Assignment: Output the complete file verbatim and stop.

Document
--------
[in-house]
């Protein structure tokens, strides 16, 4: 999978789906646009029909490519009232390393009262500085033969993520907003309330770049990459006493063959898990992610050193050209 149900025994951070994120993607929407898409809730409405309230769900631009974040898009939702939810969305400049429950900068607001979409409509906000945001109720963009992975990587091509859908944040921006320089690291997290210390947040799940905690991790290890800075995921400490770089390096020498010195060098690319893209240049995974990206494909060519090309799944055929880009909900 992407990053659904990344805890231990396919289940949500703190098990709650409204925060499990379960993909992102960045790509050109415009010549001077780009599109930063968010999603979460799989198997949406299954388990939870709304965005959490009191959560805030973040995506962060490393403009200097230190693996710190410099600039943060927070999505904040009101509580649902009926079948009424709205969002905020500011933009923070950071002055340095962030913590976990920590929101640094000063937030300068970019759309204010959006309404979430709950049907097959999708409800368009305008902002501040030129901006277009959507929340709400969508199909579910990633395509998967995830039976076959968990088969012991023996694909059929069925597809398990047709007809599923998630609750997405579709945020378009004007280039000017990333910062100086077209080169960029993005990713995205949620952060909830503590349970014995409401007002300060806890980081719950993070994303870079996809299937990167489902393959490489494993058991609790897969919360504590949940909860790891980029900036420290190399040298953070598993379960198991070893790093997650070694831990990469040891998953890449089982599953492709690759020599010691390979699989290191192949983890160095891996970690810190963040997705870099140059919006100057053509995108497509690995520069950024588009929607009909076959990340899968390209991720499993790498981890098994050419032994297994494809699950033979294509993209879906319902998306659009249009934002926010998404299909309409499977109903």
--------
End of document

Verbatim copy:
[in-house]
């Protein structure tokens, strides 16, 4: 999978789906646009029909490519009232390393009262500085033969993520907003309330770049990459006493063959898990992610050193050209 149900025994951070994120993607929407898409809730409405309230769900631009974040898009939702939810969305400049429950900068607001979409409509906000945001109720963009992975990587091509859908944040921006320089690291997290210390947040799940905690991790290890800075995921400490770089390096020498010195060098690319893209240049995974990206494909060519090309799944055929880009909900 992407990053659904990344805890231990396919289940949500703190098990709650409204925060499990379960993909992102960045790509050109415009010549001077780009599109930063968010999603979460799989198997949406299954388990939870709304965005959490009191959560805030973040995506962060490393403009200097230190693996710190410099600039943060927070999505904040009101509580649902009926079948009424709205969002905020500011933009923070950071002055340095962030913590976990920590929101640094000063937030300068970019759309204010959006309404979430709950049907097959999708409800368009305008902002501040030129901006277009959507929340709400969508199909579910990633395509998967995830039976076959968990088969012991023996694909059929069925597809398990047709007809599923998630609750997405579709945020378009004007280039000017990333910062100086077209080169960029993005990713995205949620952060909830503590349970014995409401007002300060806890980081719950993070994303870079996809299937990167489902393959490489494993058991609790897969919360504590949940909860790891980029900036420290190399040298953070598993379960198991070893790093997650070694831990990469040891998953890449089982599953492709690759020599010691390979699989290191192949983890160095891996970690810190963040997705870099140059919006100057053509995108497509690995520069950024588009929607009909076959990340899968390209991720499993790498981890098994050419032994297994494809699950033979294509993209879906319902998306659009249009934002926010998404299909309409499977109903």